Freshmen and sophomores from all 17 archdiocesan high schools plus Mercy Career and Technical School, La Salle College High School and Villa Joseph Marie High School will descend upon the Liacouras Center on the Temple University campus on Monday, Oct. 30 for a new spiritual program, Metanoia.
If Greek isn’t your thing, that means conversion, looking at yourself and making changes — in essence, a retreat.
The event is made possible by a grant from the Archdiocesan Educational Fund, according to Father Matthew Guckin, director of Catholic Mission and Identity, Secondary and Collegiate Education in the archdiocesan Office for Catechetical Formation.
The idea came about through a workshop two years ago when local religious educators were pondering ways to make their individual retreat days more engaging and meaningful, according to Father Guckin. The thought was more could be accomplished by a larger event bringing in talented presenters from around the country.
Father Guckin was also impressed by a somewhat similar program in the Los Angeles Archdiocese although, Metanoia is unique in itself.
Almost 6,000 students are expected to attend, according to Father Guckin, who explained a pilot program was run last year for sophomores. Because of its success Metanoia has been extended to freshmen this year.
In preparation for the retreat, each religion class in all of the has schools has been collected food that will be given to archdiocesan Nutritional Development Services for distribution in the Philadelphia region.
One of the features will be a Hallway of Champions, with tables representing different aspects of the corporal and spiritual works of mercy, which is really a demonstration of of the breadth of the outreach of the church.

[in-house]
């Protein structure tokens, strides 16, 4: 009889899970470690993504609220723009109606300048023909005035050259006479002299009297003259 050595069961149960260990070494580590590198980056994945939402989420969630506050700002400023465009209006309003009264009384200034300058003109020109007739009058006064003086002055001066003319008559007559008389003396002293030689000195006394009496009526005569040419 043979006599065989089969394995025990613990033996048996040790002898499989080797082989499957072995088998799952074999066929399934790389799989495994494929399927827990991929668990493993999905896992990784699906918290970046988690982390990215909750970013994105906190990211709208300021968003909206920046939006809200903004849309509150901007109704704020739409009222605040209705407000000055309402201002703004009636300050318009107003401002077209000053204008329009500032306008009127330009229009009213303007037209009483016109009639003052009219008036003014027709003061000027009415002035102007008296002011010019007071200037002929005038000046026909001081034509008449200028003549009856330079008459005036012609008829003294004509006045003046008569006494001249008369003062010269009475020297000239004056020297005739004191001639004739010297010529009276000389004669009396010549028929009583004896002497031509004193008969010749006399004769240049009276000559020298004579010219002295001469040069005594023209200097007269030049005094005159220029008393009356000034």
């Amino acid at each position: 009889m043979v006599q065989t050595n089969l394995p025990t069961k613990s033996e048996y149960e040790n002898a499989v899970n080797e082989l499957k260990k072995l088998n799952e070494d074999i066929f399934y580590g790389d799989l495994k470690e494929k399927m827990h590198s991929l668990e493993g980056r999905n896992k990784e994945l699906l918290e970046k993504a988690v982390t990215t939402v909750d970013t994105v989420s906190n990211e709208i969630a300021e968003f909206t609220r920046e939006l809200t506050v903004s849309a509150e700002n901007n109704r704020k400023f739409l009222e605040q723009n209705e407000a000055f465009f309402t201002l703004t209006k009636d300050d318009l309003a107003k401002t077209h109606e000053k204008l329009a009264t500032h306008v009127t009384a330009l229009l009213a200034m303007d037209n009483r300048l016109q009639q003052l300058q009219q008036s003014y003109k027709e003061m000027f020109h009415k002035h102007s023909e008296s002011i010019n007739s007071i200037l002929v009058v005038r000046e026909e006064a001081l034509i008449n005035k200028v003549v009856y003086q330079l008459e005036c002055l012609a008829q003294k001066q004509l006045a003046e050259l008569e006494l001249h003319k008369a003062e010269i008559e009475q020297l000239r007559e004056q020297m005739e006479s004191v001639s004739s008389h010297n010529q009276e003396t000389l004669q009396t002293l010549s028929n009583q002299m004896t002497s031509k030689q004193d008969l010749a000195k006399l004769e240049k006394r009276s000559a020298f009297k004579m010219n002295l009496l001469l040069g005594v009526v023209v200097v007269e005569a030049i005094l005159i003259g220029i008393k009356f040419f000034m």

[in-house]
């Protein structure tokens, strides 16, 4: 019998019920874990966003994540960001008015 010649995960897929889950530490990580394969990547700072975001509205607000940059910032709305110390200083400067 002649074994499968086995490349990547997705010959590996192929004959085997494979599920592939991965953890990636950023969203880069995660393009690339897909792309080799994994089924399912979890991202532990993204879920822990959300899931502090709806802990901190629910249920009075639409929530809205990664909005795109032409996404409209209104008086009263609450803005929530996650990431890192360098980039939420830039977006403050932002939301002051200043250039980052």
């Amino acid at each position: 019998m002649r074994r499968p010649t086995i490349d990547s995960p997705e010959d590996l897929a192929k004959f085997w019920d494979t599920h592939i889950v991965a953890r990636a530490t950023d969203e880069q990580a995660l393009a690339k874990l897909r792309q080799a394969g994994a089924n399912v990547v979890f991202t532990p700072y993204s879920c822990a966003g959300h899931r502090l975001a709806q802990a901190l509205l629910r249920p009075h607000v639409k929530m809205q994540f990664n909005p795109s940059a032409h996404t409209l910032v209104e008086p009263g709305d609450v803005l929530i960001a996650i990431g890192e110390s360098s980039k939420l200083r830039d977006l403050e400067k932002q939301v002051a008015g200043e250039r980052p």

Manning the tables will be representatives of such ministries as Nutritional Development Services, the Little Sisters of the Poor, Catholic Relief Services, the Culture Project, the St. John Neumann Shrine and the Miraculous Medal Shrine.
“We are trying to show the glory of the church,” Father Guckin said. “The church is in every nook and cranny. We are there for the young, we are there for the old, we are there for those who are thriving and we are there for those who are struggling.”
Among the highlights of the four-hour program will be a welcome by Archbishop Charles Chaput who will pray with the students, inspirational music by Phoenix-based artist Ike Ndola and his band and an inspirational keynote talk by New Orleans-based Mike Patin.
Father Chris Walsh as the master of ceremonies will keep everything moving.
Two students, one from Lansdale Catholic and another from Monsignor Bonner-Archbishop Prendergast High School, will share their faith testimony on how God has helped them through their own struggles.
Meanwhile, many of the attending students have been preparing for Metanoia by creating videos in their own schools.
Also, each student attending the day will wear a ribbon in one of four colors, each color representing a special cause for prayers, be that Syrian refugees, victims of human trafficking, people starving in Africa, or the work of CRS.
All the ribbons will be fastened to a processional cross, which has been crafted by students at Mercy Career and Technical School for the closing liturgy. The Mass will be celebrated by Father Stephen DeLacy, the archdiocesan director for vocations to diocesan priesthood, who will likely put in a good word for his favorite ministry.
It sounds like a grace-filled day for 6,000 young Catholics.
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